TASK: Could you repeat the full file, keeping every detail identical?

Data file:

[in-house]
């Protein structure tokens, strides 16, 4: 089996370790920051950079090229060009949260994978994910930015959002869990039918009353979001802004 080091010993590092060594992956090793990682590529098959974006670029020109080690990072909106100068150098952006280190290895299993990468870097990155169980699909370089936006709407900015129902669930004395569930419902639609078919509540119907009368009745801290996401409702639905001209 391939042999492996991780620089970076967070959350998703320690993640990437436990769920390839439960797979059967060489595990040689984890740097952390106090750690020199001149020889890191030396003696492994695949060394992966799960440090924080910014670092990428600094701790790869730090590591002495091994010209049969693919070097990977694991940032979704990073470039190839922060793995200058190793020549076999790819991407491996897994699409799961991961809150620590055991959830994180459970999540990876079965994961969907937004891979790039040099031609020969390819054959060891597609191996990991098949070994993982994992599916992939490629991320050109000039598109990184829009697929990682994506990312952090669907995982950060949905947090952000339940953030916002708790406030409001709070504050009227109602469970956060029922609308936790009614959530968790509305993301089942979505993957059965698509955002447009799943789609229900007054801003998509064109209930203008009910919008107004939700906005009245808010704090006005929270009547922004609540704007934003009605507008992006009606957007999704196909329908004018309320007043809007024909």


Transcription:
[in-house]
């Protein structure tokens, strides 16, 4: 089996370790920051950079090229060009949260994978994910930015959002869990039918009353979001802004 080091010993590092060594992956090793990682590529098959974006670029020109080690990072909106100068150098952006280190290895299993990468870097990155169980699909370089936006709407900015129902669930004395569930419902639609078919509540119907009368009745801290996401409702639905001209 391939042999492996991780620089970076967070959350998703320690993640990437436990769920390839439960797979059967060489595990040689984890740097952390106090750690020199001149020889890191030396003696492994695949060394992966799960440090924080910014670092990428600094701790790869730090590591002495091994010209049969693919070097990977694991940032979704990073470039190839922060793995200058190793020549076999790819991407491996897994699409799961991961809150620590055991959830994180459970999540990876079965994961969907937004891979790039040099031609020969390819054959060891597609191996990991098949070994993982994992599916992939490629991320050109000039598109990184829009697929990682994506990312952090669907995982950060949905947090952000339940953030916002708790406030409001709070504050009227109602469970956060029922609308936790009614959530968790509305993301089942979505993957059965698509955002447009799943789609229900007054801003998509064109209930203008009910919008107004939700906005009245808010704090006005929270009547922004609540704007934003009605507008992006009606957007999704196909329908004018309320007043809007024909």